Many of you already use .dset files - datasets in the native EasyMorph format. At this point, their role is similar to that of data files produced by Tableau or Qlik but this role will change, or more precisely, expand.
Starting with version 5.2, when a .dset file is generated, EasyMorph also writes in the .dset file the Analysis View of that dataset (in a workflow or in the Data Catalog). An example of Analysis View is below. It contains interactive filters and charts for a dataset.
That’s because we want .dset files to become “the PDF of data analysis”: a lightweight, portable, immutable, convertible format with an open specification. We do it because we want to simplify sharing data and results of data analysis between people. We think the current way of doing it is not always convenient.
Also, the data files generated by Tableau (.hyper) or Qlik (.qvd) are intended for machines. We want to make .dset files usable for machines AND people.
The key word in the description above is immutable. The problem with the current BI reports is that they are usually not immutable. They depend on an external data source. When data in that external data source changes, they change too. Therefore you can never be sure that if you open the same report tomorrow it will have the same data.
Immutability is quintessential for data annotation. In the future, we will add the ability to bookmarks and annotate selections in the Analysis View. So when you open a bookmark of a dataset, the necessary selections are made automatically and you can read in the annotation someone’s remarks on it. For instance, if you explored a dataset obtained from the Data Catalog or in a workflow and found something worth of attention - an unusual trend, a suspicious set of transactions, or a data quality issue. You can immediately bookmark the selection, annotate it, and export as a .dset file to share your findings with someone else.
When someone else opens a dataset (.dset file) with annotations, they can see your remarks and keep analyzing data, or export the dataset or a subset of it in Excel or a CSV file, or open it in EasyMorph’s workflow editor for wrangling and shaping.
The receiving person doesn’t have to use EasyMorph for viewing datasets. Soon, we will be updating our CSViewer. It will support .dset files and will have charts (and later bookmarks and annotations) in the Analysis View. CSViewer is a simple lightweight utility that will always remain free. It will have the same role for .dset files as Acrobat Reader has for PDF files.
Of course, datasets may contain sensitive data that shouldn’t be open to everyone. The .dset format already supports encrypting and password-protection for all or only selected columns of a dataset.
The format of .dset files is open, not proprietary, and we provide open-source tools to access .dset files programmatically.
Why design something new? That’s always a good question. Here is why I think having a “PDF for data” can be more convenient in some cases that the existing ways of sharing data.
Currently, the most common way of sharing findings is to write your findings in an email and attach an Excel spreadsheet with underlying data. It’s actually pretty convenient when your underlying data only has a few rows and your finding fits in a sentence or two. However, if your data is thousands or tens/hundreds of thousands rows and you have multiple findings related to different subsets of it, this way of sharing insights becomes less convenient. AFAIK, Excel doesn’t have the concept of bookmarks, and has no an equivalent of Analysis View ready out of the box. Of course, you can add filters to a spreadsheet and create charts and pivot tables in it - it just takes time to do it for every spreadsheet your receive.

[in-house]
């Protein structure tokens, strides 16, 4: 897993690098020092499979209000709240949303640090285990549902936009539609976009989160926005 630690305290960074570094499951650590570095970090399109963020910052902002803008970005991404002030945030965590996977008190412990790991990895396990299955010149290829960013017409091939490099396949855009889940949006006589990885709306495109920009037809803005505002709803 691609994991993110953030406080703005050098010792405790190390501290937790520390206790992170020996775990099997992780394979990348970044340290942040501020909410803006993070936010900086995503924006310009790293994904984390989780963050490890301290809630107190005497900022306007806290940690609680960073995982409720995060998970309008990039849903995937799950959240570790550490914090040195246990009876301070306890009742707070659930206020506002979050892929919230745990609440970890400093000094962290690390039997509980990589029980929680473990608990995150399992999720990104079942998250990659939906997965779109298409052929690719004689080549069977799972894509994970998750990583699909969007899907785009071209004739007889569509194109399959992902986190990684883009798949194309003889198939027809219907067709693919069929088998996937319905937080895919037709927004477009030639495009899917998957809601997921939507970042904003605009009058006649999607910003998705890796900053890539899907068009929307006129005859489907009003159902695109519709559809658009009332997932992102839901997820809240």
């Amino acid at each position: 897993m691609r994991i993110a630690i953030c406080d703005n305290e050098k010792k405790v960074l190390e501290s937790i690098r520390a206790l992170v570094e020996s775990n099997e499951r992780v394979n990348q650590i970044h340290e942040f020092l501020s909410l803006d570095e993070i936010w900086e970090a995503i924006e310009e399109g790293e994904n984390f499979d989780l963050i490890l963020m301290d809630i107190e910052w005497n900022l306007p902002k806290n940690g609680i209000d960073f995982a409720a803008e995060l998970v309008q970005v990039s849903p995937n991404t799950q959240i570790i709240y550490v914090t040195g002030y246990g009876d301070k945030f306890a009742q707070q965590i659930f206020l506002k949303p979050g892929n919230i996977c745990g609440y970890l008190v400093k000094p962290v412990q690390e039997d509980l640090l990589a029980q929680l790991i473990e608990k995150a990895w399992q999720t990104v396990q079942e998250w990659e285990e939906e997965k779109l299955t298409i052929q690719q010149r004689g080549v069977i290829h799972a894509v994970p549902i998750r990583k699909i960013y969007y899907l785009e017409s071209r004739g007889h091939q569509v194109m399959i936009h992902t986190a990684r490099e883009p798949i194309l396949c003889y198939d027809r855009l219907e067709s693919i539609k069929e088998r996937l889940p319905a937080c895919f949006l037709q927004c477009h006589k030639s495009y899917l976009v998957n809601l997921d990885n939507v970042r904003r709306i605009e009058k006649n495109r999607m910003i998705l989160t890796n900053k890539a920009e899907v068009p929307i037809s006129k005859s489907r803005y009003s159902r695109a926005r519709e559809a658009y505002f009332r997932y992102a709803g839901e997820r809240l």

A BI report (e.g in Power BI or Tableau) is another way of sharing insights. Here you have pre-built charts, filters and whatnot. I see a few problems with the current BI tools:
- Web-based BI reports are not immutable, so annotations in them make no sense. You never know for sure if the annotations you see are still relevant or not because the underlying data has changed.
- Immutable file-based BI reports (e.g. Tableau workbooks) are good, but in my opinion they are too design-heavy. You may have many insights during the day. Designing a layout for a BI report for every insight you might have seems like an overkill. Current BI tools are designed for report re-usability, not for speed and simplicity. If sharing an insight takes longer than writing an email and attaching a spreadsheet - it takes too long. Also, if you need to wrangle report data a bit more seriously you can be out of luck - most BI tools are designed for re-usable data visualization, not ad-hoc wrangling.
- Screenshots - good for quick annotations of a small subset of data. Horrible for everything else.
- PowerPoint slides - good for story-telling. Immutable. However, row-level data is unavailable and no way to analyze/transform data further.
I believe, the Analysis View in EasyMorph datasets has the right balance for simplicity of design and ease of use. It’s a lightweight and interactive format/tool that fills the gap between a dull tabular spreadsheet and a heavy-featured BI report. The tight integration with EasyMorph’s workflow designer, and easy convertibility to other file formats offer the user many paths for what can be done with data further.
|The .dset format||Ready|
|Analysis View in .dset files and datasets in the Catalog||Q2-2022 (v5.2)|
|Support for .dset in CSViewer||Q3-2022|
|Support for encrypted columns in CSViewer||Q4-2022|
|Bookmarks and annotations in Analysis View and .dset files in EasyMorph and CSViewer||2023|